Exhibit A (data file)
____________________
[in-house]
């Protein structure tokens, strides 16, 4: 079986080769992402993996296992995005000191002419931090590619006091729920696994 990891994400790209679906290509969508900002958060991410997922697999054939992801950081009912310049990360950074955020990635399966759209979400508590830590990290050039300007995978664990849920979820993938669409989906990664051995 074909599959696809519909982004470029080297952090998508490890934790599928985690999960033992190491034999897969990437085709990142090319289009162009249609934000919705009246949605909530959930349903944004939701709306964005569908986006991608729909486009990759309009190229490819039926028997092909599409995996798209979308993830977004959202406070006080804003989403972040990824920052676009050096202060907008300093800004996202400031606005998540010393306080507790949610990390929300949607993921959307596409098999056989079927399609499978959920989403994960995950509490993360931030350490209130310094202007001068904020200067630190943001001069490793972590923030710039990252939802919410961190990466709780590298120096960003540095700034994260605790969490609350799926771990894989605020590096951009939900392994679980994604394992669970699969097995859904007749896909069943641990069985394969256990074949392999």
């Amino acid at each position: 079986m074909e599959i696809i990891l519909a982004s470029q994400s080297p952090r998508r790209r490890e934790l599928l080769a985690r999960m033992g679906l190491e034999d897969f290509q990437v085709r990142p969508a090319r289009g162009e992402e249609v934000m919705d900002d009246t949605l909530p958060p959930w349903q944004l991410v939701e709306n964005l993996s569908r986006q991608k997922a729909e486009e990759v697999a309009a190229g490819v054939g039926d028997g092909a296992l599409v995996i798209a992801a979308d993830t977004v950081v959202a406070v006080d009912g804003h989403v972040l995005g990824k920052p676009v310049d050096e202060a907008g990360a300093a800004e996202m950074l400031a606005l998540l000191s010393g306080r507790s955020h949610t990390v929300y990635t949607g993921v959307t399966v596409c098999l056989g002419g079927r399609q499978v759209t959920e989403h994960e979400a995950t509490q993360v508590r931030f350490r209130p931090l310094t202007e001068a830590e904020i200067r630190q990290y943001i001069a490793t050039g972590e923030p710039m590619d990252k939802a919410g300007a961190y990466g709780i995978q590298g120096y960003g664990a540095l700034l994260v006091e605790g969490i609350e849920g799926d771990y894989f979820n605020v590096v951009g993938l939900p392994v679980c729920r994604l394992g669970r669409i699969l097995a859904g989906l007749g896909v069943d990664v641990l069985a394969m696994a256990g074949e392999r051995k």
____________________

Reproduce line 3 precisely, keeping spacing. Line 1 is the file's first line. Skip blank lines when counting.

């Amino acid at each position: 079986m074909e599959i696809i990891l519909a982004s470029q994400s080297p952090r998508r790209r490890e934790l599928l080769a985690r999960m033992g679906l190491e034999d897969f290509q990437v085709r990142p969508a090319r289009g162009e992402e249609v934000m919705d900002d009246t949605l909530p958060p959930w349903q944004l991410v939701e709306n964005l993996s569908r986006q991608k997922a729909e486009e990759v697999a309009a190229g490819v054939g039926d028997g092909a296992l599409v995996i798209a992801a979308d993830t977004v950081v959202a406070v006080d009912g804003h989403v972040l995005g990824k920052p676009v310049d050096e202060a907008g990360a300093a800004e996202m950074l400031a606005l998540l000191s010393g306080r507790s955020h949610t990390v929300y990635t949607g993921v959307t399966v596409c098999l056989g002419g079927r399609q499978v759209t959920e989403h994960e979400a995950t509490q993360v508590r931030f350490r209130p931090l310094t202007e001068a830590e904020i200067r630190q990290y943001i001069a490793t050039g972590e923030p710039m590619d990252k939802a919410g300007a961190y990466g709780i995978q590298g120096y960003g664990a540095l700034l994260v006091e605790g969490i609350e849920g799926d771990y894989f979820n605020v590096v951009g993938l939900p392994v679980c729920r994604l394992g669970r669409i699969l097995a859904g989906l007749g896909v069943d990664v641990l069985a394969m696994a256990g074949e392999r051995k």